Doerksen got the travel bug after visiting the Big Apple, and couldn’t wait for another opportunity to catch a plane elsewhere. In her third year of studies, she signed up for a one-month study abroad opportunity to Italy through the Liberal Studies department.  

“It was a liberal arts field school focusing on the Renaissance,” she says. “Even though it didn’t directly relate to my program, I was able to earn the credits I needed to complete my degree.”

Doerksen ended up applying skills learned from her program to the field school. As a work-op student with VIU videographer John Gardiner, she received funding to produce videos about her experiences studying abroad.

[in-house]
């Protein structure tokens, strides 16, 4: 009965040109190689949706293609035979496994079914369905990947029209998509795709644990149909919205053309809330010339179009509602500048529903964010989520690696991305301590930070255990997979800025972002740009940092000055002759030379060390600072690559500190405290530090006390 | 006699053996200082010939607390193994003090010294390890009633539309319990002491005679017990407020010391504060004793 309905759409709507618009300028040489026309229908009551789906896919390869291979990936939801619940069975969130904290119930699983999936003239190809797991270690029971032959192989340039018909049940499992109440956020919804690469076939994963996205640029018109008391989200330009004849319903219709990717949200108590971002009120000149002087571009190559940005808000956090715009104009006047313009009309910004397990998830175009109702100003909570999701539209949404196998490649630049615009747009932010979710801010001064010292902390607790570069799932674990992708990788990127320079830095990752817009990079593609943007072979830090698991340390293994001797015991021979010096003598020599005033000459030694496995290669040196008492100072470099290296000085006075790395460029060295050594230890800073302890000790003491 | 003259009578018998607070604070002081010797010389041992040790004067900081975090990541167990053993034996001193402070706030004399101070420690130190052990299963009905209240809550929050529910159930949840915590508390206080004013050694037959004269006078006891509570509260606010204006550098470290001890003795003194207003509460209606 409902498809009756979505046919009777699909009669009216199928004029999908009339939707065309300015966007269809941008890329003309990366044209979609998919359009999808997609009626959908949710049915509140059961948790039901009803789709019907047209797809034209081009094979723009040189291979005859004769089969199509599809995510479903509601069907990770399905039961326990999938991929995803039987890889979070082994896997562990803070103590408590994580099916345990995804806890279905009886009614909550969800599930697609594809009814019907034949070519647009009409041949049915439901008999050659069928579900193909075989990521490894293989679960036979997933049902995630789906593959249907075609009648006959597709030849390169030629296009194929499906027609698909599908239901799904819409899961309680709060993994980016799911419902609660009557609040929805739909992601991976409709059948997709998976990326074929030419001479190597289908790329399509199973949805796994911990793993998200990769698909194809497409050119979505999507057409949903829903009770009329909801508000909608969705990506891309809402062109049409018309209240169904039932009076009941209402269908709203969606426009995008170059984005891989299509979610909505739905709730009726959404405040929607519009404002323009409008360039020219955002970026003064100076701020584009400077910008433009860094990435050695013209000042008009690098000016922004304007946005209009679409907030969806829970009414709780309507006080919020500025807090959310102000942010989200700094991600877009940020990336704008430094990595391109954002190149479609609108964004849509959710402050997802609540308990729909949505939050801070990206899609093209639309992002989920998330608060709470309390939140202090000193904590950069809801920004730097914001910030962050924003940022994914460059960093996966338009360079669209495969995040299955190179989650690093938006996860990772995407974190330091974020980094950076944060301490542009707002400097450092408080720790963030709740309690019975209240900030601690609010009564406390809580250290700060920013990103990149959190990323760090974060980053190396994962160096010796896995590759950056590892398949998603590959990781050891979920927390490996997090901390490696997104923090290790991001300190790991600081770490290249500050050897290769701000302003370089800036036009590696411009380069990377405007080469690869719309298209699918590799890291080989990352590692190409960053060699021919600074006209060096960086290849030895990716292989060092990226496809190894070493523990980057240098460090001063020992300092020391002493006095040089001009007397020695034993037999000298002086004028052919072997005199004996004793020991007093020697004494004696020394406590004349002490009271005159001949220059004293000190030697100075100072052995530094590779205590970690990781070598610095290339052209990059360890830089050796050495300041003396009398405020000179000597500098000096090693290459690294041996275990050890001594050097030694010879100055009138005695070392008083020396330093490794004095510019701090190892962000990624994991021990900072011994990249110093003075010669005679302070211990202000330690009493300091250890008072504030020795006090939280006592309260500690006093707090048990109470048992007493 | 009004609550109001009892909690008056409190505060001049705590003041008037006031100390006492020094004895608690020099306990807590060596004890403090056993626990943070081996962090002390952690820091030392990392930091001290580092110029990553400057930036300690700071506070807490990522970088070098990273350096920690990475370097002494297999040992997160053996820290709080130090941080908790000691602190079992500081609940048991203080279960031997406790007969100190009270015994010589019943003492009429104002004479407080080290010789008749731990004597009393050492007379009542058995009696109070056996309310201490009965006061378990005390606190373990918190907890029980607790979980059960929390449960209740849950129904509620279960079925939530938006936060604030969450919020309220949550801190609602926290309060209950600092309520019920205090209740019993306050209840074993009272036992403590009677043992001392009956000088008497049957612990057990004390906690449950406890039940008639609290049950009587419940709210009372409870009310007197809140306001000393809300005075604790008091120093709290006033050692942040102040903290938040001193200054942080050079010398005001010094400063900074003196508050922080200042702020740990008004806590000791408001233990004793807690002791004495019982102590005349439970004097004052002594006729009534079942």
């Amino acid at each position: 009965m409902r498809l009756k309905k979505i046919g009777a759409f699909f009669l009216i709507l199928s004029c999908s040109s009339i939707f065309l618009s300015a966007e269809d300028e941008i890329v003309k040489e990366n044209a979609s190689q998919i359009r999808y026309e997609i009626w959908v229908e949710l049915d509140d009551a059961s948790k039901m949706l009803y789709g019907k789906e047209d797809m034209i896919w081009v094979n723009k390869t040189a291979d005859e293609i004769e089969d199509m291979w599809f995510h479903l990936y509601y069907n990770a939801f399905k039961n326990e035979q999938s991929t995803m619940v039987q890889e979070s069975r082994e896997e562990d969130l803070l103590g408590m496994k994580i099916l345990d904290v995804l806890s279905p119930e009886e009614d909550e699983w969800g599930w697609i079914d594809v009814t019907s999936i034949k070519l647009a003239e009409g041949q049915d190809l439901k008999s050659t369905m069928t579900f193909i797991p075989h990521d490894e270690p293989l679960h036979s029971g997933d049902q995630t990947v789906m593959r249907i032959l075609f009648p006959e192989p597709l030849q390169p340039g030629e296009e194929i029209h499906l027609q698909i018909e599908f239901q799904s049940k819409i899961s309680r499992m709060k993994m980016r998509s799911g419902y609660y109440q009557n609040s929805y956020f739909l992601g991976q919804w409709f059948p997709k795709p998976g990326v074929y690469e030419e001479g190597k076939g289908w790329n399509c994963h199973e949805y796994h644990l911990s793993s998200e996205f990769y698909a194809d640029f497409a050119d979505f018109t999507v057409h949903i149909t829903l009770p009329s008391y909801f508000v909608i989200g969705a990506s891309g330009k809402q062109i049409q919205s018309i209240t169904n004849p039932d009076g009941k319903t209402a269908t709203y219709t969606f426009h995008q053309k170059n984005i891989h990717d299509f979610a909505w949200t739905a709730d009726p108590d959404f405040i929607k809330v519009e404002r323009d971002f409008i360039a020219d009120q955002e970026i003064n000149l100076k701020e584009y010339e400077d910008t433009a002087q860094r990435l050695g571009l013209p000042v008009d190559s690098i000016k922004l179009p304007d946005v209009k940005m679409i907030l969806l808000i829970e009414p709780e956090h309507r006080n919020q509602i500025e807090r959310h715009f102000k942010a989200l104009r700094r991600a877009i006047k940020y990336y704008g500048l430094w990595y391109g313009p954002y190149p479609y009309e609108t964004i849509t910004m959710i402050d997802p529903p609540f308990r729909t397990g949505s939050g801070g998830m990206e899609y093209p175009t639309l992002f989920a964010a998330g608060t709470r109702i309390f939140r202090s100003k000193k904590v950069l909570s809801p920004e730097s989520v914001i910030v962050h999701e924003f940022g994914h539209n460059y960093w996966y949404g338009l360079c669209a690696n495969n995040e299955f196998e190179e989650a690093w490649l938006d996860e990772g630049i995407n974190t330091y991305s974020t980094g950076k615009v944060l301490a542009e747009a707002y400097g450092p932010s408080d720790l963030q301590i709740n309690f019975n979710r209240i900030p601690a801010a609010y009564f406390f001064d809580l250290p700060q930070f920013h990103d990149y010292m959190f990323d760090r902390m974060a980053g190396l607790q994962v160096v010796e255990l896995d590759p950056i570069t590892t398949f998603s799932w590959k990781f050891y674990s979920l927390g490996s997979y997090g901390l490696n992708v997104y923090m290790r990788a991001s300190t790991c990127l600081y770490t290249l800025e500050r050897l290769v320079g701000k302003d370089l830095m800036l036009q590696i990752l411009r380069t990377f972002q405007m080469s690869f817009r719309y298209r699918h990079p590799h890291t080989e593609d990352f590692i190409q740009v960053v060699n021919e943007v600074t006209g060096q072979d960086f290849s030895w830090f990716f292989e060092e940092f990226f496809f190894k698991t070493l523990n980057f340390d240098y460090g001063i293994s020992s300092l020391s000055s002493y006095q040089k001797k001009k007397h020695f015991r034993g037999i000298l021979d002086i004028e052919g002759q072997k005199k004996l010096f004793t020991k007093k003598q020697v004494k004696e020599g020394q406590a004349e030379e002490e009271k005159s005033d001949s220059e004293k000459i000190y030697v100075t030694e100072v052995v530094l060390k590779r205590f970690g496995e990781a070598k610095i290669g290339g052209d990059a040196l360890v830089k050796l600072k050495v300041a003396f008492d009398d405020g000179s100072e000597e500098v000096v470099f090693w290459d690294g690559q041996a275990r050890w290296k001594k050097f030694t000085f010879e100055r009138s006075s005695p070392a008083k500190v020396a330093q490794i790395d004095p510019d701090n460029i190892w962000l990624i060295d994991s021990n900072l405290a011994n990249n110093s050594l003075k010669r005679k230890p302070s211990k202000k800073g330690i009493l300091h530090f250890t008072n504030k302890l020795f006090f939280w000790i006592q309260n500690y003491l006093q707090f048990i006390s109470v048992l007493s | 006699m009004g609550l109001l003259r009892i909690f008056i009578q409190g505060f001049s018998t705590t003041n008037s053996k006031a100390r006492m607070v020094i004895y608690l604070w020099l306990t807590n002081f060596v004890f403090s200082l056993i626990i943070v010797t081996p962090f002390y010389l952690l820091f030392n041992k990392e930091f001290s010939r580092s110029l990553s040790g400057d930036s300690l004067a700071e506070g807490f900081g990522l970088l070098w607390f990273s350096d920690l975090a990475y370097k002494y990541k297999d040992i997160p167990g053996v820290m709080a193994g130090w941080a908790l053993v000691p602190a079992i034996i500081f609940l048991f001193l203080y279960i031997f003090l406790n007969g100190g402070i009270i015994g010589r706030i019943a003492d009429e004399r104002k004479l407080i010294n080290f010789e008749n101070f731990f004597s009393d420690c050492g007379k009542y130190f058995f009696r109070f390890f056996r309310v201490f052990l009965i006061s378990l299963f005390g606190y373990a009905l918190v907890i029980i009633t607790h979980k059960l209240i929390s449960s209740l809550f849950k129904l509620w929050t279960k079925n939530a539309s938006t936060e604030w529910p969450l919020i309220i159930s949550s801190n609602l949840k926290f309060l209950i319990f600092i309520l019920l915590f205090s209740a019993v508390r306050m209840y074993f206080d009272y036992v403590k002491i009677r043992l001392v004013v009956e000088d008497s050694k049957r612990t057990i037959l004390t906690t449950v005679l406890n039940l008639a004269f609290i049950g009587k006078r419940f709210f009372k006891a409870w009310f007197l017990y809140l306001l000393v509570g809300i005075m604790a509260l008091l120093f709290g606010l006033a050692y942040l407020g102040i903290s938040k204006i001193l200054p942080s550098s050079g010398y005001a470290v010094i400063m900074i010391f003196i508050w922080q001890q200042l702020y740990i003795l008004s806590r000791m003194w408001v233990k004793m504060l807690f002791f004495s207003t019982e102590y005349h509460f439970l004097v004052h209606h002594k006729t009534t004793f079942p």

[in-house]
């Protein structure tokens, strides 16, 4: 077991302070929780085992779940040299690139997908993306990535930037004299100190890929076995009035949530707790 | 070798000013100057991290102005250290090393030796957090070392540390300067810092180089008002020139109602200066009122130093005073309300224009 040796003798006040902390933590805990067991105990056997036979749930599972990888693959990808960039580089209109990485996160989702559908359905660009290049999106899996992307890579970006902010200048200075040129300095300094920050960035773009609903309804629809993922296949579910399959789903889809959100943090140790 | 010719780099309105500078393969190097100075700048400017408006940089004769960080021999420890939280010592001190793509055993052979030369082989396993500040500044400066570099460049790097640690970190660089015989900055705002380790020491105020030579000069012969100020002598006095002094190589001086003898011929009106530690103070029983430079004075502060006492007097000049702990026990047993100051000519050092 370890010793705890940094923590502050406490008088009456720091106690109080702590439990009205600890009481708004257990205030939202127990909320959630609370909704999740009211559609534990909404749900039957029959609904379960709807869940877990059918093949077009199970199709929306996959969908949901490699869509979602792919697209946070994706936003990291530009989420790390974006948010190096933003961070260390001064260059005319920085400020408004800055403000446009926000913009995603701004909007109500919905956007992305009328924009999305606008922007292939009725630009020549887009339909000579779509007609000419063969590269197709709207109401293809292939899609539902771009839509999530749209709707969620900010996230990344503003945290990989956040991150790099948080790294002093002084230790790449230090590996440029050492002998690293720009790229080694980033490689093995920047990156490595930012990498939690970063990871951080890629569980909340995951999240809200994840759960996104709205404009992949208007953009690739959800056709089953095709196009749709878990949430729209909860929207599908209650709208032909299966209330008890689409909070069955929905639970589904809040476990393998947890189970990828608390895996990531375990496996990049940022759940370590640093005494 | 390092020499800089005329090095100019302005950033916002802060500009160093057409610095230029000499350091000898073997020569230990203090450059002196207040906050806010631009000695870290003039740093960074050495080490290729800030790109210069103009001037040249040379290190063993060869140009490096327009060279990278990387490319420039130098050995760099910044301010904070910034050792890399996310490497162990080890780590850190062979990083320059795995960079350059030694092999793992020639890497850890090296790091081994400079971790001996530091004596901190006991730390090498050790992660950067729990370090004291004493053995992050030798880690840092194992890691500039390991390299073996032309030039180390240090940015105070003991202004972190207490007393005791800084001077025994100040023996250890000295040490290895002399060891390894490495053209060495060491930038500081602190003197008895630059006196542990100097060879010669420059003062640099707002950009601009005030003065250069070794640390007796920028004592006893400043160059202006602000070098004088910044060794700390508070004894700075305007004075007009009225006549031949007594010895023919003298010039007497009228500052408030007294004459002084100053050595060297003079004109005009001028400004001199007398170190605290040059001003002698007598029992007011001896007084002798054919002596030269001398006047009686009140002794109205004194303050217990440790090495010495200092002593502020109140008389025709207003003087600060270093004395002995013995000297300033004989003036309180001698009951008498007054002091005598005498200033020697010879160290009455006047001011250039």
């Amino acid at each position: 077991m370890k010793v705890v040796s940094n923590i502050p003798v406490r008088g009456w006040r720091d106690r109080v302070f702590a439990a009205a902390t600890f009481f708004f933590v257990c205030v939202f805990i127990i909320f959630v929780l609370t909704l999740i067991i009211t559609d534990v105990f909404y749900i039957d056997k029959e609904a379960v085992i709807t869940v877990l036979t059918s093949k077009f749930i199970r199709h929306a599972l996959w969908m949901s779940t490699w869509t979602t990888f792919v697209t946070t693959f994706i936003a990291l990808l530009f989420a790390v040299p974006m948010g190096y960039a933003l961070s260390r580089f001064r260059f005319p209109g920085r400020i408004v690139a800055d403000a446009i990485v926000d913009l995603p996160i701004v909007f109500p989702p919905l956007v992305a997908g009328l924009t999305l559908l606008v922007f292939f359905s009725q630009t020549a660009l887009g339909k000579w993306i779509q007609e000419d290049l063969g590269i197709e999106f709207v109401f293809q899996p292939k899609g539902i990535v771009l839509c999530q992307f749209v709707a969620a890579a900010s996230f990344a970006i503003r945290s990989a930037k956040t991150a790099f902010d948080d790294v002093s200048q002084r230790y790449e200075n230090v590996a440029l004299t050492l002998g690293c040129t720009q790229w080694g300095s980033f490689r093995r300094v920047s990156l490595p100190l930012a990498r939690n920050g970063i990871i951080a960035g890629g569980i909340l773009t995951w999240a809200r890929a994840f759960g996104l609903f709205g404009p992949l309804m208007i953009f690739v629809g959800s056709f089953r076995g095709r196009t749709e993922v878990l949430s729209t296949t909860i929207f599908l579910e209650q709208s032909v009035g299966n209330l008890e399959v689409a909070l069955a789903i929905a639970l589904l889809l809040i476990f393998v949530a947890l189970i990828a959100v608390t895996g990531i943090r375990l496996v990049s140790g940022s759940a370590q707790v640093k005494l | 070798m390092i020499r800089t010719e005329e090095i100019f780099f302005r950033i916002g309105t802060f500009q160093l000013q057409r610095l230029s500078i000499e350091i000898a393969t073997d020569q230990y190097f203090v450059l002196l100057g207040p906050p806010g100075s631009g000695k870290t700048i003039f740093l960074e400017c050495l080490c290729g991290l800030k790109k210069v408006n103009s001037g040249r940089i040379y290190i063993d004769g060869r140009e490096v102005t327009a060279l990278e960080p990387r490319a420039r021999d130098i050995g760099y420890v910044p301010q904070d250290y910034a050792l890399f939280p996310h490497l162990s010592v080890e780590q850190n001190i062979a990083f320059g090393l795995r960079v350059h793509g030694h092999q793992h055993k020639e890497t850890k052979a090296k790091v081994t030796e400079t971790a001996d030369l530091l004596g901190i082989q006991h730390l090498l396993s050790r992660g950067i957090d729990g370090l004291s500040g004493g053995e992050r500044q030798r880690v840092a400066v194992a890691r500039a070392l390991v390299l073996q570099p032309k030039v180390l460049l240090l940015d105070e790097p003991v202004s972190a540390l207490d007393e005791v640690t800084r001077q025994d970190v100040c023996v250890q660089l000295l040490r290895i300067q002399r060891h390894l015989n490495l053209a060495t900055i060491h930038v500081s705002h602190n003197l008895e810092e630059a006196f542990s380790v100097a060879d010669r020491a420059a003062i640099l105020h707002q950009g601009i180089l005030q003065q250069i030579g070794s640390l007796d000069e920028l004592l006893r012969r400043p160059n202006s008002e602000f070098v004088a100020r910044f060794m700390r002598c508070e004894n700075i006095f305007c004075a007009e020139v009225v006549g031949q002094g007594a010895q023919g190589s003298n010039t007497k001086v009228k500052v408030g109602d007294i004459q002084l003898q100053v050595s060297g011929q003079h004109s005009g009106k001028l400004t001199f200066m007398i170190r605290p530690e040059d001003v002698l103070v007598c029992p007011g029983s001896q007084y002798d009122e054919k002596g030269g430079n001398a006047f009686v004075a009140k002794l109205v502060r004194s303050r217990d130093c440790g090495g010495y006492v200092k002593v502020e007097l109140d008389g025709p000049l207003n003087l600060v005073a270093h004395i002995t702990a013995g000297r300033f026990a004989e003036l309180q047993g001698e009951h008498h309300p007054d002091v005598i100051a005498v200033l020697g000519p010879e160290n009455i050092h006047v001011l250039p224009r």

Although Doerksen got on a plane with strangers, she returned from her trip with long-lasting friendships. 

“I was looking forward to the experiences I would have and the places I would go to while I was in Florence, but I never thought about the meaningful friendships I would create while there,” says Doerksen. “I got to know so many wonderful fellow students who I would have never met if we had not gone on this trip together.”

 

Broader Perspective

Field school sizes range from a handful of students to groups of more than 40. Doerksen travelled with a dozen students and two faculty members from VIU, and in Florence, they joined a cohort from Toronto-based Ryerson University. 

“We would study the textbook in a classroom and the next day we would visit the places we were reading about,” Doerksen says. “I don’t think I would have retained as much or been as interested in the content if I had not experienced it first-hand.”